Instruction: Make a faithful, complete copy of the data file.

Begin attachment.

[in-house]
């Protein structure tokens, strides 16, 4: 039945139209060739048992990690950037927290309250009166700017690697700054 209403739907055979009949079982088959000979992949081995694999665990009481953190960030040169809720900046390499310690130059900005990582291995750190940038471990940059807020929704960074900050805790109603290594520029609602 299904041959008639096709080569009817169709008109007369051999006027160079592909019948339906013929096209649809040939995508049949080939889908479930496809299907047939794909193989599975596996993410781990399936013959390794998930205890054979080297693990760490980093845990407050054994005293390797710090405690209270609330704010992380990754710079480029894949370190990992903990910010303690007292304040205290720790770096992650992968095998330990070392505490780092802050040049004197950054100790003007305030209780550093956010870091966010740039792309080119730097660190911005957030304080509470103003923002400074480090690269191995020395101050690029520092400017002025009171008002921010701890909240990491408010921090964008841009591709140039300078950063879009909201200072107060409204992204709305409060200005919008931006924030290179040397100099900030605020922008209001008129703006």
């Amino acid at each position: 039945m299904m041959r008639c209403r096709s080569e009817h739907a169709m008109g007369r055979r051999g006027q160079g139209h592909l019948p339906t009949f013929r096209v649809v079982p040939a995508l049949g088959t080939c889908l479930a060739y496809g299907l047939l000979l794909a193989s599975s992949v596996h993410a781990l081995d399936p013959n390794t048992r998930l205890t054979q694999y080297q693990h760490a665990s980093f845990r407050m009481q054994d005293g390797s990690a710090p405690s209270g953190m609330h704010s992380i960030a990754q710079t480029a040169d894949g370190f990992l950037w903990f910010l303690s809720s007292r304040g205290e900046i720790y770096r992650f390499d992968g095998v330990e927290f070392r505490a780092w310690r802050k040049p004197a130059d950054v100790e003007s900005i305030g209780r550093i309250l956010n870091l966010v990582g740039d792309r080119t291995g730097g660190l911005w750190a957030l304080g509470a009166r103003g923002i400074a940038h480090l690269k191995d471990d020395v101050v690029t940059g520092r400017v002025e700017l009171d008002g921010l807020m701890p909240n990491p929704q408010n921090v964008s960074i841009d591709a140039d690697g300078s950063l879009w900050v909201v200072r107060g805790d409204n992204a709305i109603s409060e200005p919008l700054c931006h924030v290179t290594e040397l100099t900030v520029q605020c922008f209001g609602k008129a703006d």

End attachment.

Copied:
[in-house]
């Protein structure tokens, strides 16, 4: 039945139209060739048992990690950037927290309250009166700017690697700054 209403739907055979009949079982088959000979992949081995694999665990009481953190960030040169809720900046390499310690130059900005990582291995750190940038471990940059807020929704960074900050805790109603290594520029609602 299904041959008639096709080569009817169709008109007369051999006027160079592909019948339906013929096209649809040939995508049949080939889908479930496809299907047939794909193989599975596996993410781990399936013959390794998930205890054979080297693990760490980093845990407050054994005293390797710090405690209270609330704010992380990754710079480029894949370190990992903990910010303690007292304040205290720790770096992650992968095998330990070392505490780092802050040049004197950054100790003007305030209780550093956010870091966010740039792309080119730097660190911005957030304080509470103003923002400074480090690269191995020395101050690029520092400017002025009171008002921010701890909240990491408010921090964008841009591709140039300078950063879009909201200072107060409204992204709305409060200005919008931006924030290179040397100099900030605020922008209001008129703006």
């Amino acid at each position: 039945m299904m041959r008639c209403r096709s080569e009817h739907a169709m008109g007369r055979r051999g006027q160079g139209h592909l019948p339906t009949f013929r096209v649809v079982p040939a995508l049949g088959t080939c889908l479930a060739y496809g299907l047939l000979l794909a193989s599975s992949v596996h993410a781990l081995d399936p013959n390794t048992r998930l205890t054979q694999y080297q693990h760490a665990s980093f845990r407050m009481q054994d005293g390797s990690a710090p405690s209270g953190m609330h704010s992380i960030a990754q710079t480029a040169d894949g370190f990992l950037w903990f910010l303690s809720s007292r304040g205290e900046i720790y770096r992650f390499d992968g095998v330990e927290f070392r505490a780092w310690r802050k040049p004197a130059d950054v100790e003007s900005i305030g209780r550093i309250l956010n870091l966010v990582g740039d792309r080119t291995g730097g660190l911005w750190a957030l304080g509470a009166r103003g923002i400074a940038h480090l690269k191995d471990d020395v101050v690029t940059g520092r400017v002025e700017l009171d008002g921010l807020m701890p909240n990491p929704q408010n921090v964008s960074i841009d591709a140039d690697g300078s950063l879009w900050v909201v200072r107060g805790d409204n992204a709305i109603s409060e200005p919008l700054c931006h924030v290179t290594e040397l100099t900030v520029q605020c922008f209001g609602k008129a703006d």